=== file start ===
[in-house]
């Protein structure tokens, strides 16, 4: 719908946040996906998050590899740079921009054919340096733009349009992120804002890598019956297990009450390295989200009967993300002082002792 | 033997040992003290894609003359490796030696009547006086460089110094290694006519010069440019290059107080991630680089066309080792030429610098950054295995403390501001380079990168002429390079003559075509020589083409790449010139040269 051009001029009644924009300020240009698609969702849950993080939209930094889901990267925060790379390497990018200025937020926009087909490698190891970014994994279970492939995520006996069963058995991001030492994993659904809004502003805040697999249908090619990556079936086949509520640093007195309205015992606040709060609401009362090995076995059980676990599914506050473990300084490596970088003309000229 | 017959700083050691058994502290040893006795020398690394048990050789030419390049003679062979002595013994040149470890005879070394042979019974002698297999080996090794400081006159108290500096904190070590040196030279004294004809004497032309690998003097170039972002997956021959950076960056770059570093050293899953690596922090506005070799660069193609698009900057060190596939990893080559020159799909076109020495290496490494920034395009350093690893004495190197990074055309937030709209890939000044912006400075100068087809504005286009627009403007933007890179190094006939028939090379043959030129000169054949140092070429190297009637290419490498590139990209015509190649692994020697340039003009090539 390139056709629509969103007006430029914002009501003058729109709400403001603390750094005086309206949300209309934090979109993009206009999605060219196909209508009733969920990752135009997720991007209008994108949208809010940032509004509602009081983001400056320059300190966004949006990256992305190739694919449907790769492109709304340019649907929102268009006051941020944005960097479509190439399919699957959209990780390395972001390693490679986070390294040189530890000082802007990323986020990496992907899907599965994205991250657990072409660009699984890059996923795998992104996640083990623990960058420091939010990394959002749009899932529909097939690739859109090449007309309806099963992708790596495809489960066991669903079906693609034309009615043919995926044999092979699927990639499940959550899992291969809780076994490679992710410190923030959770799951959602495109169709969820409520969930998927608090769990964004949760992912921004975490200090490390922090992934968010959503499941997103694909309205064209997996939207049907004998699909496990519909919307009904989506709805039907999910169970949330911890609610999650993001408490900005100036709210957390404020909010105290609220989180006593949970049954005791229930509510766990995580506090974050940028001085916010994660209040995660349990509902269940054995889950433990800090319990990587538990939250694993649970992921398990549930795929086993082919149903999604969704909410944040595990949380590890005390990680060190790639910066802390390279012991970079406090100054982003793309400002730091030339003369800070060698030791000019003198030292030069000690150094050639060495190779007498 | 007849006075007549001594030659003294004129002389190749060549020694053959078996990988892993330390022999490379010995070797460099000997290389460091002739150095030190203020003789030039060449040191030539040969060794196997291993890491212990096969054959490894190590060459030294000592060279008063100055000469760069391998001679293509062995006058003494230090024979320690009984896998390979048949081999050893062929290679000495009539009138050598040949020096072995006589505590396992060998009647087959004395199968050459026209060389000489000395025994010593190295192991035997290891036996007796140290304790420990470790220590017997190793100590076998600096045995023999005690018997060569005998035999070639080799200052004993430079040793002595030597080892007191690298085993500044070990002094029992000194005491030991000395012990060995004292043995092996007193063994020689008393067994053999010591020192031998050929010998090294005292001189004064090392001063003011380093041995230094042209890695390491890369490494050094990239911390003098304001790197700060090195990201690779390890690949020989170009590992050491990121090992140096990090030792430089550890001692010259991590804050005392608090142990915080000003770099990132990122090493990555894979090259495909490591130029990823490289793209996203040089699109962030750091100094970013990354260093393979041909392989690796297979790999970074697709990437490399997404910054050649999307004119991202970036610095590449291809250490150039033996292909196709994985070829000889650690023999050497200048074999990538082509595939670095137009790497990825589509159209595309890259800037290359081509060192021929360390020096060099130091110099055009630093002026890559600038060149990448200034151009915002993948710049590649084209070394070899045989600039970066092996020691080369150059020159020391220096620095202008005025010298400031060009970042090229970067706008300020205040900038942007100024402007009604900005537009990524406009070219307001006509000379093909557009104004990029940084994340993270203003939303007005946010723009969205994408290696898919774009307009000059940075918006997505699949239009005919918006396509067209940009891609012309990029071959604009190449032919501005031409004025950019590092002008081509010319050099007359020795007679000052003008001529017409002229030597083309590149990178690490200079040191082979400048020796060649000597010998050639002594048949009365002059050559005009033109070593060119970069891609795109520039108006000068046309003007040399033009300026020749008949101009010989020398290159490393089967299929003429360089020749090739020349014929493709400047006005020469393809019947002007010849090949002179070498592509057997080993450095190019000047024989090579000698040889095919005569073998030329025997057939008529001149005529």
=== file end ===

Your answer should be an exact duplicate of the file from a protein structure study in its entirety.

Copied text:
[in-house]
């Protein structure tokens, strides 16, 4: 719908946040996906998050590899740079921009054919340096733009349009992120804002890598019956297990009450390295989200009967993300002082002792 | 033997040992003290894609003359490796030696009547006086460089110094290694006519010069440019290059107080991630680089066309080792030429610098950054295995403390501001380079990168002429390079003559075509020589083409790449010139040269 051009001029009644924009300020240009698609969702849950993080939209930094889901990267925060790379390497990018200025937020926009087909490698190891970014994994279970492939995520006996069963058995991001030492994993659904809004502003805040697999249908090619990556079936086949509520640093007195309205015992606040709060609401009362090995076995059980676990599914506050473990300084490596970088003309000229 | 017959700083050691058994502290040893006795020398690394048990050789030419390049003679062979002595013994040149470890005879070394042979019974002698297999080996090794400081006159108290500096904190070590040196030279004294004809004497032309690998003097170039972002997956021959950076960056770059570093050293899953690596922090506005070799660069193609698009900057060190596939990893080559020159799909076109020495290496490494920034395009350093690893004495190197990074055309937030709209890939000044912006400075100068087809504005286009627009403007933007890179190094006939028939090379043959030129000169054949140092070429190297009637290419490498590139990209015509190649692994020697340039003009090539 390139056709629509969103007006430029914002009501003058729109709400403001603390750094005086309206949300209309934090979109993009206009999605060219196909209508009733969920990752135009997720991007209008994108949208809010940032509004509602009081983001400056320059300190966004949006990256992305190739694919449907790769492109709304340019649907929102268009006051941020944005960097479509190439399919699957959209990780390395972001390693490679986070390294040189530890000082802007990323986020990496992907899907599965994205991250657990072409660009699984890059996923795998992104996640083990623990960058420091939010990394959002749009899932529909097939690739859109090449007309309806099963992708790596495809489960066991669903079906693609034309009615043919995926044999092979699927990639499940959550899992291969809780076994490679992710410190923030959770799951959602495109169709969820409520969930998927608090769990964004949760992912921004975490200090490390922090992934968010959503499941997103694909309205064209997996939207049907004998699909496990519909919307009904989506709805039907999910169970949330911890609610999650993001408490900005100036709210957390404020909010105290609220989180006593949970049954005791229930509510766990995580506090974050940028001085916010994660209040995660349990509902269940054995889950433990800090319990990587538990939250694993649970992921398990549930795929086993082919149903999604969704909410944040595990949380590890005390990680060190790639910066802390390279012991970079406090100054982003793309400002730091030339003369800070060698030791000019003198030292030069000690150094050639060495190779007498 | 007849006075007549001594030659003294004129002389190749060549020694053959078996990988892993330390022999490379010995070797460099000997290389460091002739150095030190203020003789030039060449040191030539040969060794196997291993890491212990096969054959490894190590060459030294000592060279008063100055000469760069391998001679293509062995006058003494230090024979320690009984896998390979048949081999050893062929290679000495009539009138050598040949020096072995006589505590396992060998009647087959004395199968050459026209060389000489000395025994010593190295192991035997290891036996007796140290304790420990470790220590017997190793100590076998600096045995023999005690018997060569005998035999070639080799200052004993430079040793002595030597080892007191690298085993500044070990002094029992000194005491030991000395012990060995004292043995092996007193063994020689008393067994053999010591020192031998050929010998090294005292001189004064090392001063003011380093041995230094042209890695390491890369490494050094990239911390003098304001790197700060090195990201690779390890690949020989170009590992050491990121090992140096990090030792430089550890001692010259991590804050005392608090142990915080000003770099990132990122090493990555894979090259495909490591130029990823490289793209996203040089699109962030750091100094970013990354260093393979041909392989690796297979790999970074697709990437490399997404910054050649999307004119991202970036610095590449291809250490150039033996292909196709994985070829000889650690023999050497200048074999990538082509595939670095137009790497990825589509159209595309890259800037290359081509060192021929360390020096060099130091110099055009630093002026890559600038060149990448200034151009915002993948710049590649084209070394070899045989600039970066092996020691080369150059020159020391220096620095202008005025010298400031060009970042090229970067706008300020205040900038942007100024402007009604900005537009990524406009070219307001006509000379093909557009104004990029940084994340993270203003939303007005946010723009969205994408290696898919774009307009000059940075918006997505699949239009005919918006396509067209940009891609012309990029071959604009190449032919501005031409004025950019590092002008081509010319050099007359020795007679000052003008001529017409002229030597083309590149990178690490200079040191082979400048020796060649000597010998050639002594048949009365002059050559005009033109070593060119970069891609795109520039108006000068046309003007040399033009300026020749008949101009010989020398290159490393089967299929003429360089020749090739020349014929493709400047006005020469393809019947002007010849090949002179070498592509057997080993450095190019000047024989090579000698040889095919005569073998030329025997057939008529001149005529």